Selling benefits not features on the phone

headsetSales trainers have been drilling the features versus benefits story into their salespeople for decades. The best salespeople instinctively match the right benefit to an individual customer, but this can be one of the most difficult skills to train.

In this post I’m sharing four sales training techniques to help your telephone sales staff understand the difference between benefits and features, and sell the benefits that best meet each prospect’s need.

Identify the features
First explain to delegates the difference between a feature (what something is) and benefit (what it does). In sales, benefits sell and features smell, as they say.

Then ask the delegates to identify for themselves the main features of the product or service they are selling. For example:

  • It comes in a wide range of colours
  • We deliver within 24 hours
  • The policy includes no-claims protection

Create benefits statements

Then ask them to create a benefits statement for each feature by adding “which means that you…” (add benefit).

So for the features above:

  • It comes in a wide range of colours, which means that you can find one that will blend in with your furnishings.”
  • The policy includes no-claims protection, which means that you will not lose all your no-claims discount if you have an accident.”
  • We deliver within 24 hours, which means that you can reduce the amount of money tied up in stock.”

Examples of benefits include security, peace of mind, cost effectiveness, lasting quality and convenience. Emphasise that the most important word is “you”, which ties the benefit firmly to the needs of the prospect rather than what you are trying to sell.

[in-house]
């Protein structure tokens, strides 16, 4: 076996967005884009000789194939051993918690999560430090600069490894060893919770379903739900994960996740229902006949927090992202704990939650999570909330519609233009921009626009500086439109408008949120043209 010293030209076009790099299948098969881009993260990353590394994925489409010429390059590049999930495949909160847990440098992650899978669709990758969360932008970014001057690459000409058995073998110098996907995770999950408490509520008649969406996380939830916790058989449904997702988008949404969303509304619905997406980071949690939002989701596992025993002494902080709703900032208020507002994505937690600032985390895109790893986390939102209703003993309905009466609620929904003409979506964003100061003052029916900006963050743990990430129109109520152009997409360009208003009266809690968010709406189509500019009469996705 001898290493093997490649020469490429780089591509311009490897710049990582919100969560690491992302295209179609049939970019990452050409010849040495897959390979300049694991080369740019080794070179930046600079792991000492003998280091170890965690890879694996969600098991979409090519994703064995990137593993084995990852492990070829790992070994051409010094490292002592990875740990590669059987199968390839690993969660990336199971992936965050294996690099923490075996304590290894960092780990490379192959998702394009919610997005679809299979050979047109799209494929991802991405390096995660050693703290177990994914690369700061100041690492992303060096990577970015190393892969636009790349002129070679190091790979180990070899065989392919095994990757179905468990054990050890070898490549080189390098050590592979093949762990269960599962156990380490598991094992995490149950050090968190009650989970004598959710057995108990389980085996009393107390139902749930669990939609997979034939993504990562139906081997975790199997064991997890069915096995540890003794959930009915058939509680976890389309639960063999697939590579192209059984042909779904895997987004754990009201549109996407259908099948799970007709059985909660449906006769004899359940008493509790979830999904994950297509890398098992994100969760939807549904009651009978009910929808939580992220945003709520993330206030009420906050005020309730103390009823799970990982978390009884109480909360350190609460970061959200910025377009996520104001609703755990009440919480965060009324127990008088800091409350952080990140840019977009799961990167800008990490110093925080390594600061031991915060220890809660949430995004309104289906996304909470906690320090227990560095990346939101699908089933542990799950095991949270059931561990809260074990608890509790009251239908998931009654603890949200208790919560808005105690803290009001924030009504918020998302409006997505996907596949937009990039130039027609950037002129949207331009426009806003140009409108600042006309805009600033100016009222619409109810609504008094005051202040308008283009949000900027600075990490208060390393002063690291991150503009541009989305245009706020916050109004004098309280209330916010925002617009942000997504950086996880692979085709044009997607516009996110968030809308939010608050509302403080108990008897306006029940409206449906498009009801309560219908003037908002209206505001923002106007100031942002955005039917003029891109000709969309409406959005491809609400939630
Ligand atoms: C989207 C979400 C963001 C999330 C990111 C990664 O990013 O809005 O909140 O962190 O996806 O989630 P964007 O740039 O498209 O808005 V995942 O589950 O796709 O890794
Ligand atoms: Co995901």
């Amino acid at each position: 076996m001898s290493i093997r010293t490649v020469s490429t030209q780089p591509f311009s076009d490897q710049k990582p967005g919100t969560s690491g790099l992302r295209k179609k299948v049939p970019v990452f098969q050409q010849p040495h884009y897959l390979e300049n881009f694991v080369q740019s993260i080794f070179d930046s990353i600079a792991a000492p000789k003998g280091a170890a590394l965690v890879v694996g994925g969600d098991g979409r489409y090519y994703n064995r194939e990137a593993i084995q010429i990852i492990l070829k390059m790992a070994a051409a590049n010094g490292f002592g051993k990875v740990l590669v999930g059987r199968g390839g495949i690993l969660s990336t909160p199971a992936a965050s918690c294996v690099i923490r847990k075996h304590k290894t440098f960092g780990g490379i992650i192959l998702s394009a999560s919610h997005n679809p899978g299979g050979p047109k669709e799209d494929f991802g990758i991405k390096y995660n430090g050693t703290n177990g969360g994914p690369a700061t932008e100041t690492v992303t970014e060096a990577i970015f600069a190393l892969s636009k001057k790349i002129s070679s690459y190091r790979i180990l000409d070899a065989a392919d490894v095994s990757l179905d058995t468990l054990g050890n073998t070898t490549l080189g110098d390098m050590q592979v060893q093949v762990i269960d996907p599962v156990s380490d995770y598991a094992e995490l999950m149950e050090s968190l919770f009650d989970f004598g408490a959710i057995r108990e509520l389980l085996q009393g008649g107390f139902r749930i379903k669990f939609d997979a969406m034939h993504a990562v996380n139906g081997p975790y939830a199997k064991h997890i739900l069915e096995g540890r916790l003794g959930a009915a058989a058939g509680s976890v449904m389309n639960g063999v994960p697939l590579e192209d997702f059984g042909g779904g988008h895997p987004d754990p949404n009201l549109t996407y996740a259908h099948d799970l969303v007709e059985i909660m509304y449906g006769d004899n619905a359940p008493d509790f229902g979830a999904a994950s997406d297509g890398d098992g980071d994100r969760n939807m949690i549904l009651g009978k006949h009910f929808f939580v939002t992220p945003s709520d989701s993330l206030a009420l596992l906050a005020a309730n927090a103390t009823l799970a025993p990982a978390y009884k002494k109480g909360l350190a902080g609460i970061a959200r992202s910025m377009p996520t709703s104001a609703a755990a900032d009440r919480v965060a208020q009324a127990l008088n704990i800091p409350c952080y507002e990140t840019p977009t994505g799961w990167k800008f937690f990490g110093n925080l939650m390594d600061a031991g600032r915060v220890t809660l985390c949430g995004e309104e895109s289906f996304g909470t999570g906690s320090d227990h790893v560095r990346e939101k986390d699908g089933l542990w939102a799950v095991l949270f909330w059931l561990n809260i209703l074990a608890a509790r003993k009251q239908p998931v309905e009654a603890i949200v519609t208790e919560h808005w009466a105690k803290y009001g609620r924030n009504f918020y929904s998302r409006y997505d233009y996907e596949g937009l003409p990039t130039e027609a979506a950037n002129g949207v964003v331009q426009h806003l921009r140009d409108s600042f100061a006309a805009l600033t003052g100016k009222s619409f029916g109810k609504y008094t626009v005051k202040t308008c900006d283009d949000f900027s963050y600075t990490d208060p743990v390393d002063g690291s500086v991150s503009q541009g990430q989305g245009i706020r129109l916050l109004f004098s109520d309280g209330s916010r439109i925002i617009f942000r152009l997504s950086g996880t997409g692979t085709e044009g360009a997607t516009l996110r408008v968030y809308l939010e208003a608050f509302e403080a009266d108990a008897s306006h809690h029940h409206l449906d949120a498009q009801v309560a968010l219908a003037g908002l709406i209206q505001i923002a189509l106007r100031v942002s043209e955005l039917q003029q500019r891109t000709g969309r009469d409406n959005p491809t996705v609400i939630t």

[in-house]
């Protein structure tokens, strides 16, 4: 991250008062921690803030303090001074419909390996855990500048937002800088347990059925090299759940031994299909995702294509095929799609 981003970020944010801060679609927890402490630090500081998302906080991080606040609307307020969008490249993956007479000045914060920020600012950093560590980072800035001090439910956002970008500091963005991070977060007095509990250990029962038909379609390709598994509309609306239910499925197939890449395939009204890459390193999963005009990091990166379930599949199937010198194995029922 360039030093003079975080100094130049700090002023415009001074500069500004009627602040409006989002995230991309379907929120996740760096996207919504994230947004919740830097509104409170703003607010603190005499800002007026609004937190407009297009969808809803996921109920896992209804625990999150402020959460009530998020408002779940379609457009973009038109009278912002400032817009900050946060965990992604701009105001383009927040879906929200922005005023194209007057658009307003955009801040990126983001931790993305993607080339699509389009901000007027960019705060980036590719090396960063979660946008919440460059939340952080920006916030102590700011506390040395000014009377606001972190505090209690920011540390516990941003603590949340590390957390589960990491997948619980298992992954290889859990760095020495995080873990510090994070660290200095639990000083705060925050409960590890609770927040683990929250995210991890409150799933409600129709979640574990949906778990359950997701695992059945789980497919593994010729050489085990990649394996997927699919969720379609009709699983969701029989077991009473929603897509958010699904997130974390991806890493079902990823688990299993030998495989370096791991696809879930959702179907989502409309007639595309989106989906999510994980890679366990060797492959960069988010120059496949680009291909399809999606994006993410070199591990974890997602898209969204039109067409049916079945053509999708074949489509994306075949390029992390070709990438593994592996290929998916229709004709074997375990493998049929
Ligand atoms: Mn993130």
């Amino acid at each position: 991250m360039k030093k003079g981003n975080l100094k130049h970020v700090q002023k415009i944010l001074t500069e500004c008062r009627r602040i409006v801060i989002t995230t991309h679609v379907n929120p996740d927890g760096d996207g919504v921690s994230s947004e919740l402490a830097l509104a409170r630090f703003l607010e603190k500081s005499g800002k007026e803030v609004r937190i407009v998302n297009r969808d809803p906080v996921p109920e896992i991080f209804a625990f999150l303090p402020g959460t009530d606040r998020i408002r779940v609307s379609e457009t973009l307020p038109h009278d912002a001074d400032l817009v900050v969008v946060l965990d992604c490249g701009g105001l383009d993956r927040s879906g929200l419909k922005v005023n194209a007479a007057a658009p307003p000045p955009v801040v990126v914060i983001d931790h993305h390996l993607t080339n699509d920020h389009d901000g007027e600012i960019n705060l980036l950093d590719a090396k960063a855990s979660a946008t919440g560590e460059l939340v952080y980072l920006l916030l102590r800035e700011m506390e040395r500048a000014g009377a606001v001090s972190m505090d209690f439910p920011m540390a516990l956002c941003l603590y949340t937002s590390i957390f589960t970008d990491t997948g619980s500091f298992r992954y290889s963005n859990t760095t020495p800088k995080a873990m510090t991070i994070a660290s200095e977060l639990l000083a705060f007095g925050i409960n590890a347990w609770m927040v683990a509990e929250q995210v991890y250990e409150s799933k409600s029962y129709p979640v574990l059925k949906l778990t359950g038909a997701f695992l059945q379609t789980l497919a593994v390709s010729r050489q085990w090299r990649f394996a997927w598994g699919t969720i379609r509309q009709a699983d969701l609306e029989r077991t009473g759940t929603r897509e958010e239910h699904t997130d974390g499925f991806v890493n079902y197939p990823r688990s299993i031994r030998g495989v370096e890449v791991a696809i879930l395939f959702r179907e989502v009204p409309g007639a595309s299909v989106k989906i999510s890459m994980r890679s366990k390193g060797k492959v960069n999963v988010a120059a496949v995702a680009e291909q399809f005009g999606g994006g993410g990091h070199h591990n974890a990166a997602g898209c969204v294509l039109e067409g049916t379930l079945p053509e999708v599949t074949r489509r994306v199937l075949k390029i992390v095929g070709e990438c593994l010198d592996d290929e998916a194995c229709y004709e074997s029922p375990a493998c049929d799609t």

What’s the most popular benefit?
The delegates now have a shopping list of features and benefits, with some features having more than one benefit attached to them. The trick is to match the right benefit to the prospect.
There’s no point trying to sell value for money to a customer whose main concern is peace of mind. So have the delegates identify what they think is the main benefit – the one that distinguishes your company from competitors, and is likely to resonate with the most number of prospects.

Then have them rank the other benefits, which may appeal to a more limited number of potential customers.

Practise with role-play
Finally, use role-plays to practise identifying and reinforcing the prospect’s needs, then matching them with benefits statements. For example:

Salesperson: “I believe you said earlier that it’s essential you have a controller that you can set for individual days. Is that right?”
Prospect: “Yes.”
Salesperson: “Well, a major feature of our new flow valve is the variable timer, which means that you can conveniently set it for individual days. You’ll also find that it’s more cost effective.”

Try using telephone coaching equipment as part of your sales training techniques. Recording delegates’ calls in the training room can help you focus on individual skills before bringing it all together in a complete call.

You can also download a set of free checklists for reviewing role-plays from our website to help you work on specific areas with your team.

Image courtesy of digitalart /

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